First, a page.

Saturday, November 21, 2009


It has been a couple weeks since I have knit anything. I guess I needed a little break after the flurry of knitting I've done recently. During my knitting lull, I did manage to finish a spinning project. This skein of yarn is merino & soysilk and is soft and lustrous and gorgeous. The roving was dyed by the talented Pigeonroof Studios. It is part of their "luminosity project," which I was a little obsessed with for a while (and still am, but I am taking a break from buying spinning fiber). The colors are really deep and intense and I love yarn that has subtle variegations but is mostly a solid color.

I generally don't wear much pink and I'm racking my brain trying to figure out what I should knit with this very pink yarn. It really is beautiful though, with all the different shades of pink, and I have enough yarn (the skein is about 4 ounces, 457 yards) for a scarf or shawl or other medium-sized project. When I was pregnant with Levi, I went through a major pink phase as some weird response to finding out I was having a boy. Maybe I should hold onto this skein in case I find myself in a similar situation one of these days!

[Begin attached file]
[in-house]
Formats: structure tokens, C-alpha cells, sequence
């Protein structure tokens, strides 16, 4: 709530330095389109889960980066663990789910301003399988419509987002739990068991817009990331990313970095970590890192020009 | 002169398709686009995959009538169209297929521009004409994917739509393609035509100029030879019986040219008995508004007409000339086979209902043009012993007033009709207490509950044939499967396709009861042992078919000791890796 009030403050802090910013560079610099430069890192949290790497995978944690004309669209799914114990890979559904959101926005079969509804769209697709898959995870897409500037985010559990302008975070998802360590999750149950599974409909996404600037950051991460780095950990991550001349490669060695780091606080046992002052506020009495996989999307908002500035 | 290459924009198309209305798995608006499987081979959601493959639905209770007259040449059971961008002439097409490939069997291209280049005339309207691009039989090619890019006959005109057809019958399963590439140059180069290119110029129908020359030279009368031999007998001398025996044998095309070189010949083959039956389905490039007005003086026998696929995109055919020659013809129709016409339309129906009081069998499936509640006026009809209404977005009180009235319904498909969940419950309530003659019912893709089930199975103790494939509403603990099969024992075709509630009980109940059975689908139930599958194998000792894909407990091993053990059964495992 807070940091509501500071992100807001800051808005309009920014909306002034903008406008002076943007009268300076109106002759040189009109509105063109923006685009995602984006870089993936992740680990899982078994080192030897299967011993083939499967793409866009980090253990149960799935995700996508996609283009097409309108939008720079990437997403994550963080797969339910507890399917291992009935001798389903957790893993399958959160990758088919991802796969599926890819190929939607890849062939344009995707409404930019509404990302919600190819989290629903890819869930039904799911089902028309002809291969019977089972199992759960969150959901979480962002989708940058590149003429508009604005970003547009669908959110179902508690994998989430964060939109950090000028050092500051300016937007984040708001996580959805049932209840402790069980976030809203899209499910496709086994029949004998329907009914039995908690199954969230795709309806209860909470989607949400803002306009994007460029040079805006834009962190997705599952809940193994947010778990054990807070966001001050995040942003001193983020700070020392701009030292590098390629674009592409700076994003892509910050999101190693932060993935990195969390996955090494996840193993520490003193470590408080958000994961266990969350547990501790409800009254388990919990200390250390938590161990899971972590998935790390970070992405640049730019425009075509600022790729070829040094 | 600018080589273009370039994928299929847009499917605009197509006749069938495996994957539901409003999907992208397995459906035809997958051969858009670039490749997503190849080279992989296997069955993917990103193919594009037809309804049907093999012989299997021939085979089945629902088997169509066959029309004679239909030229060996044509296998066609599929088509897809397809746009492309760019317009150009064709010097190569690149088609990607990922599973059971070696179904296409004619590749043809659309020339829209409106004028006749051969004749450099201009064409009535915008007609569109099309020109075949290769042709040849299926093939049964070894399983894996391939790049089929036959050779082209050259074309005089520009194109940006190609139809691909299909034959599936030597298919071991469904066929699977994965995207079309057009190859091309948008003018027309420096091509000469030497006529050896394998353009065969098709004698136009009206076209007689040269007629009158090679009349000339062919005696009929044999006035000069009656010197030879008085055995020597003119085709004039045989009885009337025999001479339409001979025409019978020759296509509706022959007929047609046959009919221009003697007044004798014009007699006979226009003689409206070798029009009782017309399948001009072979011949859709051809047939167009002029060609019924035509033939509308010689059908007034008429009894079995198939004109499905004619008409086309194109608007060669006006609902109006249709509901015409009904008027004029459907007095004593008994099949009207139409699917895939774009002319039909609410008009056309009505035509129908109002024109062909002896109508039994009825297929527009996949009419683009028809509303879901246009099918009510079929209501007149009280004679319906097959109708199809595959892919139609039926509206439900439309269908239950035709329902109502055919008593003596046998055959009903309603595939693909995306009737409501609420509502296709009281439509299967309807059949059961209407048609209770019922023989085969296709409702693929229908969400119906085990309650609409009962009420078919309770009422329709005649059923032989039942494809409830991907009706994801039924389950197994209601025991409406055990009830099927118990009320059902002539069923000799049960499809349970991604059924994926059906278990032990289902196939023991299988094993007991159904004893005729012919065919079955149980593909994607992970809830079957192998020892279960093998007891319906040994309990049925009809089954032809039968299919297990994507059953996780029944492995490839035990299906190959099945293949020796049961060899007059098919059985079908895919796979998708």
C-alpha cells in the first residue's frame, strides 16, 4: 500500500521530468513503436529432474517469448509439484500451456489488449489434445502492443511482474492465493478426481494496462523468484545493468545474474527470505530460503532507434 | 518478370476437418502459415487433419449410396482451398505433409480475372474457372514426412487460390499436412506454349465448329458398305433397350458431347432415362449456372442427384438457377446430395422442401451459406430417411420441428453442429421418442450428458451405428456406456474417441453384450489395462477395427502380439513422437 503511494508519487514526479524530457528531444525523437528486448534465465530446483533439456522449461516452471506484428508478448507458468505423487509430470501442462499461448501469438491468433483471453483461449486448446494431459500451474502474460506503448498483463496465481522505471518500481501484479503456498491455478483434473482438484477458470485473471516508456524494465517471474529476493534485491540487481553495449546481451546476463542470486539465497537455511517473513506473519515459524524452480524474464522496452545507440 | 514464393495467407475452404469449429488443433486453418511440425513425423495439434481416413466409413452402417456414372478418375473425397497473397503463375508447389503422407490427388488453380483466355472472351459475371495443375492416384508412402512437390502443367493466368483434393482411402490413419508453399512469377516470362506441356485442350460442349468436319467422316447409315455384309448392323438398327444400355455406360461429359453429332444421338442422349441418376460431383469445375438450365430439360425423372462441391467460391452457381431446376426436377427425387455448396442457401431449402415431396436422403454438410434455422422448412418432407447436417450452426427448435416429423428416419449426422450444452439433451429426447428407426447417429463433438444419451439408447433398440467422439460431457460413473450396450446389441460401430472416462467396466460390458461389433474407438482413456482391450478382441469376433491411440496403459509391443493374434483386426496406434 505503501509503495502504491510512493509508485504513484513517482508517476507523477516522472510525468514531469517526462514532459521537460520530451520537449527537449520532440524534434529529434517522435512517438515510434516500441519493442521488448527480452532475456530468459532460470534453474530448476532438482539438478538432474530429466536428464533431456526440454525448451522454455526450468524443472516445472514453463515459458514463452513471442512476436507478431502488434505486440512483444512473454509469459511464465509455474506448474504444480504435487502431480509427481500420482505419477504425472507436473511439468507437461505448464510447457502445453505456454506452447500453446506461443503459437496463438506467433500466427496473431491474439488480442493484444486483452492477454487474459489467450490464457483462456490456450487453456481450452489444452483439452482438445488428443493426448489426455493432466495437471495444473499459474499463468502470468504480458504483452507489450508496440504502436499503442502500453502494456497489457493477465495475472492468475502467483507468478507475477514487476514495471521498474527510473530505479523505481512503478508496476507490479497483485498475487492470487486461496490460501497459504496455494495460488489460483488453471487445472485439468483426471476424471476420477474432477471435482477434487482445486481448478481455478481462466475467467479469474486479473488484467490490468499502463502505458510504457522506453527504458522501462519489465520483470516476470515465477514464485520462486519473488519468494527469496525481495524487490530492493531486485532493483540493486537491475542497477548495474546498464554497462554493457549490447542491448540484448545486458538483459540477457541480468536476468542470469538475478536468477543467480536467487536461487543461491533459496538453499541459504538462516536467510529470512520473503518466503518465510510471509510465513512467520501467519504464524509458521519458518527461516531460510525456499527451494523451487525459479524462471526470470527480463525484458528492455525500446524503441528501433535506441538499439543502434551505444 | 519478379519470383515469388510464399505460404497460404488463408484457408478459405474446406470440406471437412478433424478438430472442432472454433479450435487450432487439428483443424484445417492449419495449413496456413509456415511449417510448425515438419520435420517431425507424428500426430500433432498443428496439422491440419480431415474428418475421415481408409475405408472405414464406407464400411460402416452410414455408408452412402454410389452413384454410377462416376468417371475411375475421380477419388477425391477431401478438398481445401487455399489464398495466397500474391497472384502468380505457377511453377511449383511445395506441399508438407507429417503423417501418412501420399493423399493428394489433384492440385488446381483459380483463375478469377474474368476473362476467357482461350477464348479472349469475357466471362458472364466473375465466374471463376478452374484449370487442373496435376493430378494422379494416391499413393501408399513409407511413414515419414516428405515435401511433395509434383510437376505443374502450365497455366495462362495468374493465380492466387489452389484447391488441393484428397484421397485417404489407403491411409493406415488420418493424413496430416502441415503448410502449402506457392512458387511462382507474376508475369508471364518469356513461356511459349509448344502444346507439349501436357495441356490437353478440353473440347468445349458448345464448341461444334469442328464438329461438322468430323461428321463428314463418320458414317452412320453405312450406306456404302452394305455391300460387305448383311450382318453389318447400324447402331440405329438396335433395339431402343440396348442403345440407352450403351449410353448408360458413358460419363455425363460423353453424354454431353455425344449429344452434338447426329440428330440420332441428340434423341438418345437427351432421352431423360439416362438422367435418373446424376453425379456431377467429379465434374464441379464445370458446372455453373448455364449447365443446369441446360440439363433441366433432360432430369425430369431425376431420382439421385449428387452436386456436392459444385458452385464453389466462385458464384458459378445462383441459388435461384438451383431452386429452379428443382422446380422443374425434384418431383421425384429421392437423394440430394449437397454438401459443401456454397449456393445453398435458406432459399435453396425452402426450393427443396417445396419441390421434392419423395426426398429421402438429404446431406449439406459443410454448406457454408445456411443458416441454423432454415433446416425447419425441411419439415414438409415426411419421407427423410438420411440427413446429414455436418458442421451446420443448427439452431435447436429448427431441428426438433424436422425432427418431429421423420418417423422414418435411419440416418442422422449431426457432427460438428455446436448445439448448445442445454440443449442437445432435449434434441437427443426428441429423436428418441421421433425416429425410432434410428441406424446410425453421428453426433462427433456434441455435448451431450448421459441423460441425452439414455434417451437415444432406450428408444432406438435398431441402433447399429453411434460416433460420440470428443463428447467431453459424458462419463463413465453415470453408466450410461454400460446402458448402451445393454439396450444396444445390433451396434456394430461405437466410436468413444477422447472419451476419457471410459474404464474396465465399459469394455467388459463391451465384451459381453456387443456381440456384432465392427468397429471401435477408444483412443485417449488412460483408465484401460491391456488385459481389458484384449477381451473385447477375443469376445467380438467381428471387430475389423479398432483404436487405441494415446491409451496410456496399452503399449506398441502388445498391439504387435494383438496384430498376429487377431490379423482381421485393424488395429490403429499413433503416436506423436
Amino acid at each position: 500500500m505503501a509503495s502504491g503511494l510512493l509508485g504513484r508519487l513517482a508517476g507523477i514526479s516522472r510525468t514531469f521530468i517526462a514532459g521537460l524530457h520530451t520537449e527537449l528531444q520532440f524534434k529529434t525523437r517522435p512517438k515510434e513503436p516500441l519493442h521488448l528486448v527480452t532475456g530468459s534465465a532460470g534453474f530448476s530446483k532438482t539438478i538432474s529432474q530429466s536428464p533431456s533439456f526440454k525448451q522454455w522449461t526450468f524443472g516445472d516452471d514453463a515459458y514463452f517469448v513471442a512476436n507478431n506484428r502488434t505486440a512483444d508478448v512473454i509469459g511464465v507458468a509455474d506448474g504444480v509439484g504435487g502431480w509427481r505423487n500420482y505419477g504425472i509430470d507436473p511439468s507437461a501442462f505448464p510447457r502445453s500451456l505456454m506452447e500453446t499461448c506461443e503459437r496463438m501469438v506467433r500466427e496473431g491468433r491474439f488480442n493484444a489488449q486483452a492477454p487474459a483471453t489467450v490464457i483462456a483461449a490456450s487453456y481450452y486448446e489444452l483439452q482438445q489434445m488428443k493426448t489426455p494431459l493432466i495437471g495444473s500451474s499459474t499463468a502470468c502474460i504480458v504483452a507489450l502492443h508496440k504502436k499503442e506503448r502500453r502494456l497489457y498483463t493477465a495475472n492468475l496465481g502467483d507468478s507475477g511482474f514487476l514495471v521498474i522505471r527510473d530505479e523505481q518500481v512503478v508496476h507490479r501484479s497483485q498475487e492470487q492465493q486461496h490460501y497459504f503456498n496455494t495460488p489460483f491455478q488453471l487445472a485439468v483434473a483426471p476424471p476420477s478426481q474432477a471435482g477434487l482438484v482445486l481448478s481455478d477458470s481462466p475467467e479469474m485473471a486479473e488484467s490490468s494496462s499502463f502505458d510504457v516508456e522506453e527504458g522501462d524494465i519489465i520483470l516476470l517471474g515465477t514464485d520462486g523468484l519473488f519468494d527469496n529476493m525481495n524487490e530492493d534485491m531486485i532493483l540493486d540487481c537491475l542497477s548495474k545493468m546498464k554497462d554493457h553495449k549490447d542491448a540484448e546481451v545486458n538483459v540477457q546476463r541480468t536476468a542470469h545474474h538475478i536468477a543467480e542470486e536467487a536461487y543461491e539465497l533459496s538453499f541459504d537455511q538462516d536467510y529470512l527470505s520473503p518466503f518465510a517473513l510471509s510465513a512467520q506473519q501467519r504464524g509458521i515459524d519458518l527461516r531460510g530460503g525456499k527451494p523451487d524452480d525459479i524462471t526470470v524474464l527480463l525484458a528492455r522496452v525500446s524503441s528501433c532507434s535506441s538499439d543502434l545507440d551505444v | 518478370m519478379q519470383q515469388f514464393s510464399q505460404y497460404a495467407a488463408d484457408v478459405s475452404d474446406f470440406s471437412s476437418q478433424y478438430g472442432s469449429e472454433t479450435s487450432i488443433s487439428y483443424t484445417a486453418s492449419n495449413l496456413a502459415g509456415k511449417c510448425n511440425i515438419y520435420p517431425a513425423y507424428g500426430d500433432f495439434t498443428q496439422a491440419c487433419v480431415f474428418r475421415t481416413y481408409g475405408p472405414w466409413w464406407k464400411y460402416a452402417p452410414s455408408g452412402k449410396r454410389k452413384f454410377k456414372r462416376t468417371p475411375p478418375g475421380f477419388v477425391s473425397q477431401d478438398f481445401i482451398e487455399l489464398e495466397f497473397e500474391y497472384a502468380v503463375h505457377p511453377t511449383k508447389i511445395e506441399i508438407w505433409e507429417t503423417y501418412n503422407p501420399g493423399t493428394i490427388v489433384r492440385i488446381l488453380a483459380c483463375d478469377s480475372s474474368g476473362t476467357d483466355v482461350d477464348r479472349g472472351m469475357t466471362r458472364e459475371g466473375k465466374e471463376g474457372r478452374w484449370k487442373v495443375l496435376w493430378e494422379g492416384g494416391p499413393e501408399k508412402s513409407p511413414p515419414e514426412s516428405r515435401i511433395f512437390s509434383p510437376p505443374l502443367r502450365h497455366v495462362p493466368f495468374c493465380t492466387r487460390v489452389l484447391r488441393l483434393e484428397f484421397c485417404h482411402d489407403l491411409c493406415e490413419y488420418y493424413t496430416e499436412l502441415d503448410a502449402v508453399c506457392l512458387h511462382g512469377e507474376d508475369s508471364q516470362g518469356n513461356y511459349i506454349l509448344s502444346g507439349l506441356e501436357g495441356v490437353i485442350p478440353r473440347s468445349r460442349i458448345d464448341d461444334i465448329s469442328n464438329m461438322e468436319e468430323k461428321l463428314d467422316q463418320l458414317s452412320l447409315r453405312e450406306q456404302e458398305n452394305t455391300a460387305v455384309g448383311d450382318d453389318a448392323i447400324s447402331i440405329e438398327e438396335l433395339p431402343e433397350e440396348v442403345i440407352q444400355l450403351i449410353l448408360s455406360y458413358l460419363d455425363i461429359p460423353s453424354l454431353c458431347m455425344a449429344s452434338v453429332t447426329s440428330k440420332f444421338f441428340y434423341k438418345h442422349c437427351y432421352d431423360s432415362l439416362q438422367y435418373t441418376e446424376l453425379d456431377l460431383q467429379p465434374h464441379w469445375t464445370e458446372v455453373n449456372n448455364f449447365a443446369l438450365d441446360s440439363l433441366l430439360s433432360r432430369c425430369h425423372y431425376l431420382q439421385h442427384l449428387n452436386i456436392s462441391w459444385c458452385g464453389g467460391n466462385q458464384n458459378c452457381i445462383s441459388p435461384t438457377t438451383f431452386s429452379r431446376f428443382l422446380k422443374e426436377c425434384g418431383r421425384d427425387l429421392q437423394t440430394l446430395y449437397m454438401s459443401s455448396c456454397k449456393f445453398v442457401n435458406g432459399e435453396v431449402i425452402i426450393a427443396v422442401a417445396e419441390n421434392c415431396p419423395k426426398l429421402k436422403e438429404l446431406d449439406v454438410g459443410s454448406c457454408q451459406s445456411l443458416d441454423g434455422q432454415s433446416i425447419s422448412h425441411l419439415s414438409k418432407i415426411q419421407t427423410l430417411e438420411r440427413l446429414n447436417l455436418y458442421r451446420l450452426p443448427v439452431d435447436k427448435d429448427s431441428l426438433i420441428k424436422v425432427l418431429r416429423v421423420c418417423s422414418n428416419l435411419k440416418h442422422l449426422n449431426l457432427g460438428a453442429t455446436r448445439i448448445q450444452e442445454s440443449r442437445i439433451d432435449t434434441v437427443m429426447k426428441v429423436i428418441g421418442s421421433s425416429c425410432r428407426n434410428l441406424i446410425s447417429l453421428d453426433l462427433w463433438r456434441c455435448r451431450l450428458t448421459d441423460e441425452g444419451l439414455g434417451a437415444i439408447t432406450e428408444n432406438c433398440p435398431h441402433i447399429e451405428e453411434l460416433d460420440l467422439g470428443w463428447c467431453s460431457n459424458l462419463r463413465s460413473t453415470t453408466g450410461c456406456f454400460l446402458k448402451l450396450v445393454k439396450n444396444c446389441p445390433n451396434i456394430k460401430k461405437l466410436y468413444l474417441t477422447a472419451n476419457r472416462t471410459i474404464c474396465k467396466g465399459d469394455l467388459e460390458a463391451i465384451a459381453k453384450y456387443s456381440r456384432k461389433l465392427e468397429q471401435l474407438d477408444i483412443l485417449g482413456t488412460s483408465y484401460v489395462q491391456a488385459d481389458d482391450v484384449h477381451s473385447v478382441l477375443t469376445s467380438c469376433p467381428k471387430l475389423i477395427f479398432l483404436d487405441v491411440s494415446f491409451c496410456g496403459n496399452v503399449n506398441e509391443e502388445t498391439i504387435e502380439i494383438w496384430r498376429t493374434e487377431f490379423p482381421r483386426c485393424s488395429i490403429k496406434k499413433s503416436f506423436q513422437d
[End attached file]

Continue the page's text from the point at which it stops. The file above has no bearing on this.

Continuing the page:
Sunday, November 8, 2009


I've never had a triangular shawl before, but somewhere along the line three shawl patterns ended up on my "must knit" list. I like that small shawls can be worn like scarves and that they usually only take one skein of yarn. This shawl pattern is Ishbel, and I made it with a skein of green Malabrigo lace that I have had for a while. I had started knitting a scarf with it, but hadn't knit a single stitch on that scarf in over 2 years, so it was ripped out in favor of this project.

I have to say (now that I have my first triangular shawl) that I actually prefer the triangle shape to the typical long rectangular scarf. For some reason, to me it seems more versatile. My favorite things about this particular shawl are the scalloped edge and the amazing yarn. It is so soft and fine and I love the subtle variegations in the yarn. It feels really light around my neck and I didn't want to take it off after photographing it today, even though it was 60 degrees outside.

This was a really great fun pattern, a little addictive (my family did a lot of groaning as I ignored them to work on this one), and I'm really happy with the outcome. There is definitely more shawl knitting on my schedule for this winter!